This past Friday night, I went to a friend’s workshop to turn wood. He was in his study with a friend when I arrived. They were working on the ham radio equipment together. We went down to the workshop and he showed me several pieces of wood that I could use on the lathe.
After showing me a few cuts of fresh cedar, he picked up a half-turned shaped bowl, without the center cleaned out, that a student had rejected. The piece had flown off the lathe and the student gave up. That reminded me of what had made me quit five years ago, but I actually tried several times before throwing in the towel and got smacked in the shoulder. I kept that dud for a very long time, always meaning well to turn it again. When I finally did, it broke completely apart. It was very hard and fragile.
After four hours in front of the lathe, I had a nice smooth bowl with thin sides. I removed it from the lathe and used a different set of clamps to hold it on from the top of the bowl, so I could cut off the bottom. I was too impatient and proceeded to tight the clamps to much. I could hear the walls squeaking and cracking. While I turned, the spindle gouge stuck and the bowl twisted in the clamps. Cutting more lightly against the wood, it finally exploded. Went around the shop and picked up all the pieces, lay the bowl aside and put the pieces inside. Took several pictures and looked up at the clock, it was too late to start again.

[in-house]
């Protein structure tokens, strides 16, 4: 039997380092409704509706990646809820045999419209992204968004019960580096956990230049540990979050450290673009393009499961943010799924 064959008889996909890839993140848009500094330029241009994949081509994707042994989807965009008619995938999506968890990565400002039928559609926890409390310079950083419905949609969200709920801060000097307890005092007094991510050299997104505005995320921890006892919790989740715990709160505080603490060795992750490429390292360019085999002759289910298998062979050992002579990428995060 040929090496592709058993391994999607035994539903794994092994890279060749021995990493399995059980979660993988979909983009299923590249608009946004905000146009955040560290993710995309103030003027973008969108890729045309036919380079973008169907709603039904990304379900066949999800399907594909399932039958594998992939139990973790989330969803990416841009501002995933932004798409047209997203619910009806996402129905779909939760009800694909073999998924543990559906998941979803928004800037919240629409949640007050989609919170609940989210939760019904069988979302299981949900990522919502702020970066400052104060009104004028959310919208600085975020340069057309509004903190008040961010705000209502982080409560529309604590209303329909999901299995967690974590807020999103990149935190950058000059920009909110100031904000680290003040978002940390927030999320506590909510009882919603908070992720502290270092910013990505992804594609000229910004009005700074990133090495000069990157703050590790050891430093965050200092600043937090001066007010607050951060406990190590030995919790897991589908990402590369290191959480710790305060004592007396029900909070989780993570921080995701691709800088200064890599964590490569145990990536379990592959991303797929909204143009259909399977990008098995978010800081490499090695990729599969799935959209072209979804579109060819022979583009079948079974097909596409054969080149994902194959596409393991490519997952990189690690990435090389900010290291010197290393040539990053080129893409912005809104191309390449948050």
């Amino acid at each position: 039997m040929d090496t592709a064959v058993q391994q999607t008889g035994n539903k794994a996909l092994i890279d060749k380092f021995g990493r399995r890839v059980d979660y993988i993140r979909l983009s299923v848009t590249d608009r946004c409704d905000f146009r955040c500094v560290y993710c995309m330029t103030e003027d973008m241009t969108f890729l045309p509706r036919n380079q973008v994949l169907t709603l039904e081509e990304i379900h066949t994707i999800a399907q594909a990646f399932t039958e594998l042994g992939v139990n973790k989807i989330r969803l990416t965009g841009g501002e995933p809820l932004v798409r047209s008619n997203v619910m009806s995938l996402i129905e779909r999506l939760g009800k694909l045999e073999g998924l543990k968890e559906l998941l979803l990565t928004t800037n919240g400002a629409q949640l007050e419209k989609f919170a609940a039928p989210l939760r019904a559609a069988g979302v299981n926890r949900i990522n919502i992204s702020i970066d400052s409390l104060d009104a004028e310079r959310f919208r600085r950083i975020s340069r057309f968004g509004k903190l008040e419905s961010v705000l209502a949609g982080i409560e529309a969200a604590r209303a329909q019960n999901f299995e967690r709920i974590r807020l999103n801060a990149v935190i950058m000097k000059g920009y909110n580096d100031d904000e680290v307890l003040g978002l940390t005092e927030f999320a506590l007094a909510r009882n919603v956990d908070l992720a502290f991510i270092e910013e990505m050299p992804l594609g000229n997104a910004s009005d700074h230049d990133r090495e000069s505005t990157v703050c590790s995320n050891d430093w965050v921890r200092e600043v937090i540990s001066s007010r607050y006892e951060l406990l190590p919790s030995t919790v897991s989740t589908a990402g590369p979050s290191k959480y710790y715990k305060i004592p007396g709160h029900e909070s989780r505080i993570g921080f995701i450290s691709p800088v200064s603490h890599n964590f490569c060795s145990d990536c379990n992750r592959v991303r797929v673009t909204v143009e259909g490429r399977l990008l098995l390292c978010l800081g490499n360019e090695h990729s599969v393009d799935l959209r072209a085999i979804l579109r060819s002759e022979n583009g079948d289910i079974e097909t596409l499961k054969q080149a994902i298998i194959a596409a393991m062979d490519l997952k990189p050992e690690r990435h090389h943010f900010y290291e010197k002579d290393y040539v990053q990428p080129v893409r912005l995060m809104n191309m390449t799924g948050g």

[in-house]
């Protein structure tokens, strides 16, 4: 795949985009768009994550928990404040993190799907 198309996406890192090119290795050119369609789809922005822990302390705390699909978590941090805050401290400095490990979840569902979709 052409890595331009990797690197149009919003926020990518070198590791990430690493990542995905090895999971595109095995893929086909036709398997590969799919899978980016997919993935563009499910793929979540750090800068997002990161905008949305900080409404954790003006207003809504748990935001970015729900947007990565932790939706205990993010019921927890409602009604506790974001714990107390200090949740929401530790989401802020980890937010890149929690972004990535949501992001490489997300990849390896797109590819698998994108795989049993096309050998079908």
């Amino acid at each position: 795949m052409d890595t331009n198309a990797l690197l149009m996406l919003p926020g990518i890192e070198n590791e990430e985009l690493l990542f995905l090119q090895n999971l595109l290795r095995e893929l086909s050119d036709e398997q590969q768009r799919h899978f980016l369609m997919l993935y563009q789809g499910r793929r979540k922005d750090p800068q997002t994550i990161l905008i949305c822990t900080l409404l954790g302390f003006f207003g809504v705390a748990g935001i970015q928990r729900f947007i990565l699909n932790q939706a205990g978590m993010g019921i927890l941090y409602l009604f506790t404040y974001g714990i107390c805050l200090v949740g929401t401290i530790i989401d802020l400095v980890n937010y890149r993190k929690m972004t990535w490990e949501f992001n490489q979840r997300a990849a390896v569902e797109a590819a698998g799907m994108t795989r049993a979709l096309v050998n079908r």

At home, Dad said, “Why don’t you cut off the top?” That’s what I did. I woke up early the next day and determined to try again, I left the house without eating because my mind was set on finishing it. Started at eight o’clock and worked all the way to noon. Another four hours and this time, it was much easier but I left with my upper spine hurting from all the vibrations that are subtle during woodturning.
Standing during the carving process while the lathe was running at 2,000 – 5,000 RPM, wearing a large protection face shield, while the vacuum ran loudly in the background to collect any dust made from sanding…I learned a lesson from the Lord. Only yesterday, I was broken in my spirit because of sin and that’s when the bowl broke. And Saturday was a new day, there I was not giving up on that bowl, even though it had broken the day before.
There I was, lost in the moment, sanding the faces of the new, smaller bowl. Redoing those rough edges into round edges, smoothing out all the imperfections with different grits of sandpaper. Buffing it down to a new shine, with several coats of sanding sealer, lacquer and wax. Showing patience towards it, loving it to perfection, not focusing on yesterday’s failures but looking forward to the future of this new bowl’s opportunity to shine again for me. That’s when He, Jesus, got my attention. Here were two days and the bowl was broken and now the Creator was working it over again, with the same Love as he had for it the day before. He was patiently finishing it to be beautiful once more for His purposes.
This song came to mind as I finished writing.
Redeemed, how I love to proclaim it! Redeemed by the blood of the Lamb; Redeemed through His infinite mercy, His child and forever I am.
Redeemed, redeemed, Redeemed by the blood of the Lamb; Redeemed, redeemed, His child and forever I am. Redeemed, and so happy in Jesus, No language my rapture can tell; I know that the light of His presence With me doth continually dwell.
I think of my blessèd Redeemer, I think of Him all the day long: I sing, for I cannot be silent; His love is the theme of my song.
I know there’s a crown that is waiting, In yonder bright mansion for me, And soon, with the spirits made perfect, At home with the Lord I shall be.
— Fanny Crosby